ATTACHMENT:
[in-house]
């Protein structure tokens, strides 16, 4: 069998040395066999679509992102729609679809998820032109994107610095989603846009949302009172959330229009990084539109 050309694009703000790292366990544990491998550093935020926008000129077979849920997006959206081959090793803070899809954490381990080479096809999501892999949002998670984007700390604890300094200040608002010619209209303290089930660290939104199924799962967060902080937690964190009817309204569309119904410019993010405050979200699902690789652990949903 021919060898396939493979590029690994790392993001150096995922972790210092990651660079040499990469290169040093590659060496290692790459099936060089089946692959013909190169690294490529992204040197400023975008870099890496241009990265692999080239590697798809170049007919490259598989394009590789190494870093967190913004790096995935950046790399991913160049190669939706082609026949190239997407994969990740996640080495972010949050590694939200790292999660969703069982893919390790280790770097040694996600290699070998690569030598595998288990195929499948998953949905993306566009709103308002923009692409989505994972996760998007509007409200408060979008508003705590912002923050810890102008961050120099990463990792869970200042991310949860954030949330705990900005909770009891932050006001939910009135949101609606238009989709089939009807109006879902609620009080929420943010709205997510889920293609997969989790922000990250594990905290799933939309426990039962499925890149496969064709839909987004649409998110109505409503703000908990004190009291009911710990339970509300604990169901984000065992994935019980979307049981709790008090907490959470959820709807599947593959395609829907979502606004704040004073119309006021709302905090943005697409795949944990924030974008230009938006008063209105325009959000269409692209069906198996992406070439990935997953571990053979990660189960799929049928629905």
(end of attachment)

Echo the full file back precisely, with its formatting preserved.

[in-house]
């Protein structure tokens, strides 16, 4: 069998040395066999679509992102729609679809998820032109994107610095989603846009949302009172959330229009990084539109 050309694009703000790292366990544990491998550093935020926008000129077979849920997006959206081959090793803070899809954490381990080479096809999501892999949002998670984007700390604890300094200040608002010619209209303290089930660290939104199924799962967060902080937690964190009817309204569309119904410019993010405050979200699902690789652990949903 021919060898396939493979590029690994790392993001150096995922972790210092990651660079040499990469290169040093590659060496290692790459099936060089089946692959013909190169690294490529992204040197400023975008870099890496241009990265692999080239590697798809170049007919490259598989394009590789190494870093967190913004790096995935950046790399991913160049190669939706082609026949190239997407994969990740996640080495972010949050590694939200790292999660969703069982893919390790280790770097040694996600290699070998690569030598595998288990195929499948998953949905993306566009709103308002923009692409989505994972996760998007509007409200408060979008508003705590912002923050810890102008961050120099990463990792869970200042991310949860954030949330705990900005909770009891932050006001939910009135949101609606238009989709089939009807109006879902609620009080929420943010709205997510889920293609997969989790922000990250594990905290799933939309426990039962499925890149496969064709839909987004649409998110109505409503703000908990004190009291009911710990339970509300604990169901984000065992994935019980979307049981709790008090907490959470959820709807599947593959395609829907979502606004704040004073119309006021709302905090943005697409795949944990924030974008230009938006008063209105325009959000269409692209069906198996992406070439990935997953571990053979990660189960799929049928629905």